The Little Epicurean

May 01 2013

Vanilla Malted Cookies

vanilla malt cookies

When is someone going to invent a time machine like the one in Back to the Future?  I’d really like to visit the 1950s.  I want to wear poodle skirts with cute cardigans, put my hair in a ponytail tied together with a ribbon, and sit at the counter of a soda fountain with a milkshake in hand.

I tend to be one that romanticizes the past.  It’s hard to look back at certain times in history and not crave the simplicity of earlier times.  I know that the 1950s was not as perfect as it is depicted in popular shows like I Love Lucy and Leave it to Beaver.  In reality, the United States was on the verge of big change with the civil rights movements that would categorize much of the 60s.  However, this vanilla malted cookie reminds me of the youthful and innocent side of the 50s.

piped cookie batter

I am pretty conservative when it comes to clothing, lifestyle, and general demeanor.  Maybe this is why I associate with the values and morals of the 1950s.  I welcome a time when women were ladies; when women’s fashion was simple, classic, and elegant.  Although I don’t approve of the strict gender roles that kept men in the workplace and women at home, I appreciate the importance that was placed on family.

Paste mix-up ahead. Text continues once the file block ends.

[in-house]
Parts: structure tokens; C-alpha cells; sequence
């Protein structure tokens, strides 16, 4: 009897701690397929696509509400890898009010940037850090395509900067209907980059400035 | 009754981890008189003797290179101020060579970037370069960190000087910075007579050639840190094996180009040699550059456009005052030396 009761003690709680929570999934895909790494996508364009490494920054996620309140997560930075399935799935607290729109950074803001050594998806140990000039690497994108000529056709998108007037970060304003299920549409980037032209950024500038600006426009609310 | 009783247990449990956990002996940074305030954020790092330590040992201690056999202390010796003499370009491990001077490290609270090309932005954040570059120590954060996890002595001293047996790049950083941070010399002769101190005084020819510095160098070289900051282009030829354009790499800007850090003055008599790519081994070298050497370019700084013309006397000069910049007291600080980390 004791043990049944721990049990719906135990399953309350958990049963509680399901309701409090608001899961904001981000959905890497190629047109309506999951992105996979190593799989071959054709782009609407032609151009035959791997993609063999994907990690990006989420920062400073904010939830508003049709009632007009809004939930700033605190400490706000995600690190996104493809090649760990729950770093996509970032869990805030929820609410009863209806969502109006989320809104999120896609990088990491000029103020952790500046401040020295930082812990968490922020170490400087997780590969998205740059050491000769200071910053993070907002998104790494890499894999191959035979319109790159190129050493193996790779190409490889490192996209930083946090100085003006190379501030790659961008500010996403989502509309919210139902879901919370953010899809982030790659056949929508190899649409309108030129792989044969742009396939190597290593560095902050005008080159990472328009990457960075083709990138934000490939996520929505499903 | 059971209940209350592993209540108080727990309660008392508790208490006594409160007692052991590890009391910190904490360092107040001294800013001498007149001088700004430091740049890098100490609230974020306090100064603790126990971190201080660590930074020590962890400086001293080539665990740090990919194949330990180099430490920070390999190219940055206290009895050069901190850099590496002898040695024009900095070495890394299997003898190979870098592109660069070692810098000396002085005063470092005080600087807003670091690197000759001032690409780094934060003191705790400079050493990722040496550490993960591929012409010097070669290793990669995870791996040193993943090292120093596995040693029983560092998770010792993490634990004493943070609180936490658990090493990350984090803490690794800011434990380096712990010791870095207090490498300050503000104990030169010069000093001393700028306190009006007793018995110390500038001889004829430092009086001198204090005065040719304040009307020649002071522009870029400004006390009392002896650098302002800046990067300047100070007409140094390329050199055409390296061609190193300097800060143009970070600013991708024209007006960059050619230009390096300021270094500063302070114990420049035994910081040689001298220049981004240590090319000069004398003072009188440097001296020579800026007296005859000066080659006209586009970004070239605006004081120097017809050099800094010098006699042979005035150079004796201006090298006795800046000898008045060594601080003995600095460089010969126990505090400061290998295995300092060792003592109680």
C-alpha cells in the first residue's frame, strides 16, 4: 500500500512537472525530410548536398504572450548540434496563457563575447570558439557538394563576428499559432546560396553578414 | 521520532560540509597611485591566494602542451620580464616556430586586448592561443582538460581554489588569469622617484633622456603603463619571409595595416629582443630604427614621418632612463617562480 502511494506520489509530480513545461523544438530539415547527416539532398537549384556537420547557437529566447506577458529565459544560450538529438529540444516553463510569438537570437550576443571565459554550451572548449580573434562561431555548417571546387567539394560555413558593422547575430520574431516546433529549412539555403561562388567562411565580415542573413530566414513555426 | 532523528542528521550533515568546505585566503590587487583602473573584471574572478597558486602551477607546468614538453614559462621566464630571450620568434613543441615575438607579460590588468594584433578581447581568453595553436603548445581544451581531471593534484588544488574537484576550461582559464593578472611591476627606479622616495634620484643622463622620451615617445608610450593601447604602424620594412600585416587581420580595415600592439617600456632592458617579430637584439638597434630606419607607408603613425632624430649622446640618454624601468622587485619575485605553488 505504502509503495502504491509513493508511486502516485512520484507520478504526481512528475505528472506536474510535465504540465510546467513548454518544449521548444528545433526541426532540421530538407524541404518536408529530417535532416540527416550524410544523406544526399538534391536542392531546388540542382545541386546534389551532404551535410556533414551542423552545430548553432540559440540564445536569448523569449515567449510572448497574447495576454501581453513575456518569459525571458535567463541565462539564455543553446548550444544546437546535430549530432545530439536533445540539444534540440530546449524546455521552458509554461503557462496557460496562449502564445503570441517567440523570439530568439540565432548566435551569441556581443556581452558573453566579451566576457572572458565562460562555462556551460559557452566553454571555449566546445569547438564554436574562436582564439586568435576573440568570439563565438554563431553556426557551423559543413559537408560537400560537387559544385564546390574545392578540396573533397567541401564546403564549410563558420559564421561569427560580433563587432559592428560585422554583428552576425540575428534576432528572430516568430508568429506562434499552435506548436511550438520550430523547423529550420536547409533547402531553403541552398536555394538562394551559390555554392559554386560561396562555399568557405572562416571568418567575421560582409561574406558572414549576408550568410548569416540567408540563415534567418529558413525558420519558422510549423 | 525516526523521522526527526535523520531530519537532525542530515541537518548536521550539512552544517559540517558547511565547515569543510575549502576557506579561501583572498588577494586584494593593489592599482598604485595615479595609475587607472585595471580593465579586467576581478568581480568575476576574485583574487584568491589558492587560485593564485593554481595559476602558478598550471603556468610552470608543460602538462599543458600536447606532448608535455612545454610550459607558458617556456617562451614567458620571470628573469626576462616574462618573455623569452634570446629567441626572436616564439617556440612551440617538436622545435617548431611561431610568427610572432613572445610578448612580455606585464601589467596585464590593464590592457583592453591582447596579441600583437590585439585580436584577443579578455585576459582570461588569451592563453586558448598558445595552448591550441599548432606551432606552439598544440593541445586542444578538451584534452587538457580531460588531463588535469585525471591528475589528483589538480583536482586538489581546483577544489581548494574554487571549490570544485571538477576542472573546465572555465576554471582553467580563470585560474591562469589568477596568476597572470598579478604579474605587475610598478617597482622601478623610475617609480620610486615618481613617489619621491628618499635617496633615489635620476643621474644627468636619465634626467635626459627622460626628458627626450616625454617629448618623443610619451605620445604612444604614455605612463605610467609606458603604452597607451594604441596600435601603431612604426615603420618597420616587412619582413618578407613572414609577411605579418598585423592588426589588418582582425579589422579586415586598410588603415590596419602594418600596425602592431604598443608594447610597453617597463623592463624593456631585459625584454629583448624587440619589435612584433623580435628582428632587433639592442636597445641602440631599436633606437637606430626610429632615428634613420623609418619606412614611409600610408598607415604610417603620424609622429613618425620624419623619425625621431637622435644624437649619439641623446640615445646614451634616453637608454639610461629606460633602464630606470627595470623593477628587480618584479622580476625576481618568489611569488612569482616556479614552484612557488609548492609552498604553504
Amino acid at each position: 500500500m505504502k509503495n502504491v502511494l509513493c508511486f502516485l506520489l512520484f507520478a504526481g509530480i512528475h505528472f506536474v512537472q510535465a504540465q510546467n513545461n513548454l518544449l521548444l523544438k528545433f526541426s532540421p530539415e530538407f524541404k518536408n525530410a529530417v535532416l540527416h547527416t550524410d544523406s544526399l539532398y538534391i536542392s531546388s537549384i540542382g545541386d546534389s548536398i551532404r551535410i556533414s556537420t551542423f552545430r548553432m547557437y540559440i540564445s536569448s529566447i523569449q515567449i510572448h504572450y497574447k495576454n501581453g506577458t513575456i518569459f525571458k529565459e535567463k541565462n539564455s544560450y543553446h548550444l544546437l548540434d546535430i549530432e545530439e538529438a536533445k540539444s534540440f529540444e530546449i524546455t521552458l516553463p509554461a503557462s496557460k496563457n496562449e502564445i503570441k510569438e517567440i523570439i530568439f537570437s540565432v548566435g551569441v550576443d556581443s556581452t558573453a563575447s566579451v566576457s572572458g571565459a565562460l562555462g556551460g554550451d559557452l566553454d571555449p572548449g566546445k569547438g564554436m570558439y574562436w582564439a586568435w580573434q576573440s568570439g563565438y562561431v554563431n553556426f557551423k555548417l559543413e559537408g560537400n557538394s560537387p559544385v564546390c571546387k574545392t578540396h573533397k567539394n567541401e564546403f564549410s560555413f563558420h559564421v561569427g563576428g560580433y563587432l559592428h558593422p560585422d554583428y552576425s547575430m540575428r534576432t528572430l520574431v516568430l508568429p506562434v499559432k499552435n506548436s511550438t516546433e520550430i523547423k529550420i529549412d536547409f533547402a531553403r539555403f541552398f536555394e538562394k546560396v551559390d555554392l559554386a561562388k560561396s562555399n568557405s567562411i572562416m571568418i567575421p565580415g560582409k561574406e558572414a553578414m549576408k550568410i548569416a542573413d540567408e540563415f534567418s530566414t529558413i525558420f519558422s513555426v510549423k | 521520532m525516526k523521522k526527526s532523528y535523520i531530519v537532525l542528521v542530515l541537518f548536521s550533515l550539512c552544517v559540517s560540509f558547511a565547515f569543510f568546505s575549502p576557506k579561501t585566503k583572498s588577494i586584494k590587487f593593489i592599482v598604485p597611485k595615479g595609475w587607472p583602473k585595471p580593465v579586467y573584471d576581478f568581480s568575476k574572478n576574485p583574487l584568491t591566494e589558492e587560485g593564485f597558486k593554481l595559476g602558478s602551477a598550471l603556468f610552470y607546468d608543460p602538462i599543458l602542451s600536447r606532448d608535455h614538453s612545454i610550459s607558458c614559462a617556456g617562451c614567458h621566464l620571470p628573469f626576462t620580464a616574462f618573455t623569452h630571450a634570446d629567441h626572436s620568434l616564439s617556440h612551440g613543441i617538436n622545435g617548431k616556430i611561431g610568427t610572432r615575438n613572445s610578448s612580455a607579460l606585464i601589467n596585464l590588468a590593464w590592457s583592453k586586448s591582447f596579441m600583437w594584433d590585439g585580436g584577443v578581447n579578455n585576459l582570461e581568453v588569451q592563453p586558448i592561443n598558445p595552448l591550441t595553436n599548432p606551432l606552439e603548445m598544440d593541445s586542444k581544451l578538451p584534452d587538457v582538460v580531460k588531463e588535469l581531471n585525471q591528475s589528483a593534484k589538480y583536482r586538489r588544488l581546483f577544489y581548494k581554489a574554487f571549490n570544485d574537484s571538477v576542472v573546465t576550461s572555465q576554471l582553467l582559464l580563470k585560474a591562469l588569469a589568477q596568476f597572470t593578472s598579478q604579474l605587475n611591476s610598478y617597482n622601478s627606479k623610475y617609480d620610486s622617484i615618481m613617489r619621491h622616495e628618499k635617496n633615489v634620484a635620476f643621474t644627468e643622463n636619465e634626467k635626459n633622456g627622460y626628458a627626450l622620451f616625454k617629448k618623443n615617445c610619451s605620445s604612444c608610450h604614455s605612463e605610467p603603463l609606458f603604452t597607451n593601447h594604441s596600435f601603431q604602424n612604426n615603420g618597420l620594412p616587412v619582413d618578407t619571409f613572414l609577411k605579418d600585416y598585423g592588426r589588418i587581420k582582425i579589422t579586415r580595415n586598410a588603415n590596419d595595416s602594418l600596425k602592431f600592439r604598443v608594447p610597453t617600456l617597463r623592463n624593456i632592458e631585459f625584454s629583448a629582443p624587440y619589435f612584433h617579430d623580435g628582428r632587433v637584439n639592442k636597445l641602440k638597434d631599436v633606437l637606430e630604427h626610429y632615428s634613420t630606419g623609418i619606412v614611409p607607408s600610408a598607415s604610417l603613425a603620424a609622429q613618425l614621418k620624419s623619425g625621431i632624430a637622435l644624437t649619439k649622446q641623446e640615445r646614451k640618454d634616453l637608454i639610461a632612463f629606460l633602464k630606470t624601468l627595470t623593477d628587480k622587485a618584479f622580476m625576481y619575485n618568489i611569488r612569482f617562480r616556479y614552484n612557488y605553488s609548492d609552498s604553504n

Maybe life then would be viewed as boring and mundane by today’s standards.  But sometimes I feel like we need a little simplicity and predictability.  These vanilla malted cookies remind me of that.  They take me back to a place where soda fountains, drive-in theaters, and milkmen still thrived.